The outbreak of the novel coronavirus (also known as COVID-19) only became an official pandemic on 11 March 2020. This is when the World Health Organization (WHO) decided that the alarming levels of inaction by many governments were aiding the global spread of the virus. While everyone is trying to come to terms with the latest recommendations, sanctions, and preventative measures, hackers have started exploiting the panic to infiltrate your computer.

For businesses and individuals, cyberattacks already posed a significant risk to their information security. In this time of crisis, it’s easy for hackers to exploit the public’s fears and take advantage of the situation to spread their malicious code around the world.

Hacking and Infiltrating Your Computer by Exploiting the Coronavirus Pandemic

As concerns about the pandemic continue to increase, hackers quickly devised new strategies that use the panic to spread their infections. Researchers from various network security firms found drastic increases in the amount of malware and websites deployed specifically to capitalize on the current appetite for coronavirus-related information. This isn’t new, as hackers often use current events to deploy sophisticated exploits. However, with the elevated levels of concern, more people are likely to fall for their attempts.

What Hackers are Doing to Infiltrate Your Computer Systems

By exploiting the human psyche, hackers first successfully infiltrated computer systems in Japan. As the levels of concern increase around the globe, researchers expect an escalation in attempts targeting U.S. firms over the coming months. The source of the increase seems to originate from groups trying to use their hacks for financial gain and state-sanctioned actors looking to steal critical business information.

In either case, it will be vital for companies to increase their cybersecurity protections and ensure they do everything they can to prevent an attack from succeeding. According to MarketWatch, coronavirus-themed domains are 50% more likely to originate from malicious hackers. For companies and individuals to keep their systems secure, they’ll need to know how to identify a cyberattack attempt before it’s too late.

Hackers are using two predominant attack types:

  • Phishing emails and communications: Hackers are attacking both computers and mobile devices using phishing emails or text messages. The messages closely mimic official correspondence but entice users to open an attachment or click on an infected link about the COVID-19 outbreak. Once a user opens the file or clicks on a link, it downloads and installs the malware on their device.
  • Fake COVID-19 domains and maps: In this instance, hackers will duplicate official maps and websites but use their domain that installs and infects a computer with malware. As the maps update information in real-time, it gives hackers the necessary permissions to interact with the computer and deploy their virus onto the machine.

Hackers have used similar strategies in the past and gained enough experience to model both phishing and domain attack types for maximum effect. By imitating official communications and websites, they can fool even the most experienced individual if they aren’t careful.

How to Protect Networks During the Current Coronavirus Pandemic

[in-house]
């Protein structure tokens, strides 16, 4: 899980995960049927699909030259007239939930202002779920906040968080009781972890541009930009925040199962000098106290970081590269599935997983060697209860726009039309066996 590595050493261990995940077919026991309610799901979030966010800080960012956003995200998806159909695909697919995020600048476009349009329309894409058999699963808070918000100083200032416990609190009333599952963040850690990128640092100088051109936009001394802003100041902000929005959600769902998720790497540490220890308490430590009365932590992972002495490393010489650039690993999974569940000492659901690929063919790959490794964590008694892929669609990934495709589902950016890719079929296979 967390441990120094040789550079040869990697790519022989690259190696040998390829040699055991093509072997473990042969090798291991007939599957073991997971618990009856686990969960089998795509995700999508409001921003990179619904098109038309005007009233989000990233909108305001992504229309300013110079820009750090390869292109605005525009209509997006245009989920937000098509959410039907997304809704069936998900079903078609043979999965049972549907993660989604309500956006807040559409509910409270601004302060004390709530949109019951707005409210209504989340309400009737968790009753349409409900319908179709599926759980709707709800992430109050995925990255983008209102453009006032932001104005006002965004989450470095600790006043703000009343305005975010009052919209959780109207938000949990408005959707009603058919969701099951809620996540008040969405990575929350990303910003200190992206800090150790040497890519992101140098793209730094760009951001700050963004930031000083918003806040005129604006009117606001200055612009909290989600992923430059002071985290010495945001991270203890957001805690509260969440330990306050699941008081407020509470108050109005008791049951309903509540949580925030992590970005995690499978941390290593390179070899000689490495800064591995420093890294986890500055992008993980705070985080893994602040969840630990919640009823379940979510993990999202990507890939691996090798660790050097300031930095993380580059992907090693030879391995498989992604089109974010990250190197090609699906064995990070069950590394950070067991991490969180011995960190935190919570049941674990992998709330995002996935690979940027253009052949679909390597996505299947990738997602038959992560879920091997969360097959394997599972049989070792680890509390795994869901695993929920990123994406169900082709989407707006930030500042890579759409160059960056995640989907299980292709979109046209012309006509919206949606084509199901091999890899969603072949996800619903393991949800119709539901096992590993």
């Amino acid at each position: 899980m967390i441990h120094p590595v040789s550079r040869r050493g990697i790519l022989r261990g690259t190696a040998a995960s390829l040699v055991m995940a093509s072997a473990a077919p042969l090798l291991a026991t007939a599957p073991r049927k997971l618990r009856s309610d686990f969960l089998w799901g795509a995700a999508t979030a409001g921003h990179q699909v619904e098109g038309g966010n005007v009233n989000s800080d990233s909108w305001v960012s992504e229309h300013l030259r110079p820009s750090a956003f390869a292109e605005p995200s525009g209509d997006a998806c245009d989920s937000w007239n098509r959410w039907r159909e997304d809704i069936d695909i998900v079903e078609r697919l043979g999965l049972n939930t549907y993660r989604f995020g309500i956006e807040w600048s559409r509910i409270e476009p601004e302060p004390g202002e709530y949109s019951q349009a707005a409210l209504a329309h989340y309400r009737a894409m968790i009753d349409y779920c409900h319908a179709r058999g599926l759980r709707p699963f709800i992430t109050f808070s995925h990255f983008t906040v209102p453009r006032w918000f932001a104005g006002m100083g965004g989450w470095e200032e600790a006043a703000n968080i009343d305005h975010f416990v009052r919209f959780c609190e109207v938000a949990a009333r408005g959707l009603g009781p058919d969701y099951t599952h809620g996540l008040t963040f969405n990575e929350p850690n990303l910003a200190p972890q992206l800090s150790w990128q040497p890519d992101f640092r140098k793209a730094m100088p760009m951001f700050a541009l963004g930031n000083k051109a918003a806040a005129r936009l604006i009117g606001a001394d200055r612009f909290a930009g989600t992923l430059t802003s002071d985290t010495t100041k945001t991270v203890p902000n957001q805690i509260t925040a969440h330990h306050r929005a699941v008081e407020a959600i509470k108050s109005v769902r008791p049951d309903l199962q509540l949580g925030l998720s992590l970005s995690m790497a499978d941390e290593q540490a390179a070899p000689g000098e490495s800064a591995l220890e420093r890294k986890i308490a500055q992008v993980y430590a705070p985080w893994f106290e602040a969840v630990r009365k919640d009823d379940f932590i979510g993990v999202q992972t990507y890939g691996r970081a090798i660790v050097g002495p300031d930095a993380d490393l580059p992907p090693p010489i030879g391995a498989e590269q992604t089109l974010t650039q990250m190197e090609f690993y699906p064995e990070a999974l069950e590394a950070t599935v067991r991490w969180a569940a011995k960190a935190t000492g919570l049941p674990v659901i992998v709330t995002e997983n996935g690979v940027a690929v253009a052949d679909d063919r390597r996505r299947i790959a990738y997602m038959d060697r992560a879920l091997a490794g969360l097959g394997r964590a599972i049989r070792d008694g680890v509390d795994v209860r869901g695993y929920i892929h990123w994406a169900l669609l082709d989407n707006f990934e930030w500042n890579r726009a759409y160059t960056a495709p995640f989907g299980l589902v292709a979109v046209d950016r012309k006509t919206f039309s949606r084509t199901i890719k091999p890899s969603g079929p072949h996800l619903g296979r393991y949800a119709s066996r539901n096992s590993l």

In this time of crisis, every company needs to ensure they elevate their protective protocols in the office. While the same cybersecurity rules still apply, companies must take the necessary precautions to prevent a coronavirus-related attack from succeeding. As ransomware still poses an existential threat to organizations, companies must understand the risks and increase their cybersecurity vigilance over this period.

Educate Staff about the New Risks

It’s normal for staff to worry about the current pandemic. This could lead to careless behavior in the office. Educating employees about the risk will help reduce the likelihood that they’ll open an attachment in an email containing malware. This also applies to clicking on a link in an email even if it looks like the email came from an official source. Teach employees to verify the URL in links, and if they suspect any nefarious source, tell them to forward the email to the company’s IT department.

Provide Company Updates Instead

Another way to reduce the likelihood of an attack succeeding is to provide updates from the company itself. Using valid, official sources, the company can instruct staff to use only previously vetted sources for all their COVID-19 updates and information.

Keep all Threat Definitions Up to Date with Managed Network Services from Edwards Business Systems

The easiest way to keep a company’s information systems secure is by adopting a Managed Network Services model. Over the coming months, security professionals will be busy constantly updating their virus and threat definitions to ensure their firewalls protect the company’s networks. Using a Managed Network Services provider, businesses can ensure they receive the necessary updates while also improving their IT operations. Edwards Business Systems can help companies weather the current storm and build a more sustainable business for the threats of the future.

For improved network security during this hacking pandemic and for advice on how to prevent criminals from infiltrating your computer systems, get in touch with Edward Business Systems as soon as possible.